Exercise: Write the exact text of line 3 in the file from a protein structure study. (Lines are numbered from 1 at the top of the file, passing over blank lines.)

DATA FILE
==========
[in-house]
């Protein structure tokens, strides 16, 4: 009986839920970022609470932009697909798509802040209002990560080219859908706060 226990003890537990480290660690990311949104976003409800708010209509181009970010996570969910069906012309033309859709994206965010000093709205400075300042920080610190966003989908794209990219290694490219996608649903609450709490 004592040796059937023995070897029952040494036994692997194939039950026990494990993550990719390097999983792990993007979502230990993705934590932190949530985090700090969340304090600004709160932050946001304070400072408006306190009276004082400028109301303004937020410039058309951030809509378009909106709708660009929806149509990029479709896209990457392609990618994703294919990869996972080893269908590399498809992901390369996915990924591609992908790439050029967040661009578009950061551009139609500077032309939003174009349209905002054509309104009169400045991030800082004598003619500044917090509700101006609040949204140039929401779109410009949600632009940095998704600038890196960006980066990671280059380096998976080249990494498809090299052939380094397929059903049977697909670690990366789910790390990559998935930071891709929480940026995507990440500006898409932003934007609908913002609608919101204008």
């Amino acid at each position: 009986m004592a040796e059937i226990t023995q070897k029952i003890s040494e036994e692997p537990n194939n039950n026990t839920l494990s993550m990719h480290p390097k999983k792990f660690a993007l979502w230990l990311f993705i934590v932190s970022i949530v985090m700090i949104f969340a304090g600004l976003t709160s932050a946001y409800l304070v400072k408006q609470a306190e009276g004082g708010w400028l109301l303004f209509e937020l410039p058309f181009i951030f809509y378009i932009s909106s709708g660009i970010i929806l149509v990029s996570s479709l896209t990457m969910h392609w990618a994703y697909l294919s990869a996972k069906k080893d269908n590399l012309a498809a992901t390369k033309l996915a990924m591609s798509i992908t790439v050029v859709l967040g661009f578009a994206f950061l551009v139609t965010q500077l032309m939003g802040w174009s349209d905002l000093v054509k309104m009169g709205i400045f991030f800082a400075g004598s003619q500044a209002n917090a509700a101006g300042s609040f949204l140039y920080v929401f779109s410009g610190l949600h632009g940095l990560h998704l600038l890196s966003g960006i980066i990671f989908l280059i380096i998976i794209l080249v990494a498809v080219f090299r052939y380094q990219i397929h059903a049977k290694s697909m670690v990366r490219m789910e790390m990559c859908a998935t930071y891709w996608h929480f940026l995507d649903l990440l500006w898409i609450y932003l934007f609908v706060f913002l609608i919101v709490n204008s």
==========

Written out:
């Amino acid at each position: 009986m004592a040796e059937i226990t023995q070897k029952i003890s040494e036994e692997p537990n194939n039950n026990t839920l494990s993550m990719h480290p390097k999983k792990f660690a993007l979502w230990l990311f993705i934590v932190s970022i949530v985090m700090i949104f969340a304090g600004l976003t709160s932050a946001y409800l304070v400072k408006q609470a306190e009276g004082g708010w400028l109301l303004f209509e937020l410039p058309f181009i951030f809509y378009i932009s909106s709708g660009i970010i929806l149509v990029s996570s479709l896209t990457m969910h392609w990618a994703y697909l294919s990869a996972k069906k080893d269908n590399l012309a498809a992901t390369k033309l996915a990924m591609s798509i992908t790439v050029v859709l967040g661009f578009a994206f950061l551009v139609t965010q500077l032309m939003g802040w174009s349209d905002l000093v054509k309104m009169g709205i400045f991030f800082a400075g004598s003619q500044a209002n917090a509700a101006g300042s609040f949204l140039y920080v929401f779109s410009g610190l949600h632009g940095l990560h998704l600038l890196s966003g960006i980066i990671f989908l280059i380096i998976i794209l080249v990494a498809v080219f090299r052939y380094q990219i397929h059903a049977k290694s697909m670690v990366r490219m789910e790390m990559c859908a998935t930071y891709w996608h929480f940026l995507d649903l990440l500006w898409i609450y932003l934007f609908v706060f913002l609608i919101v709490n204008s």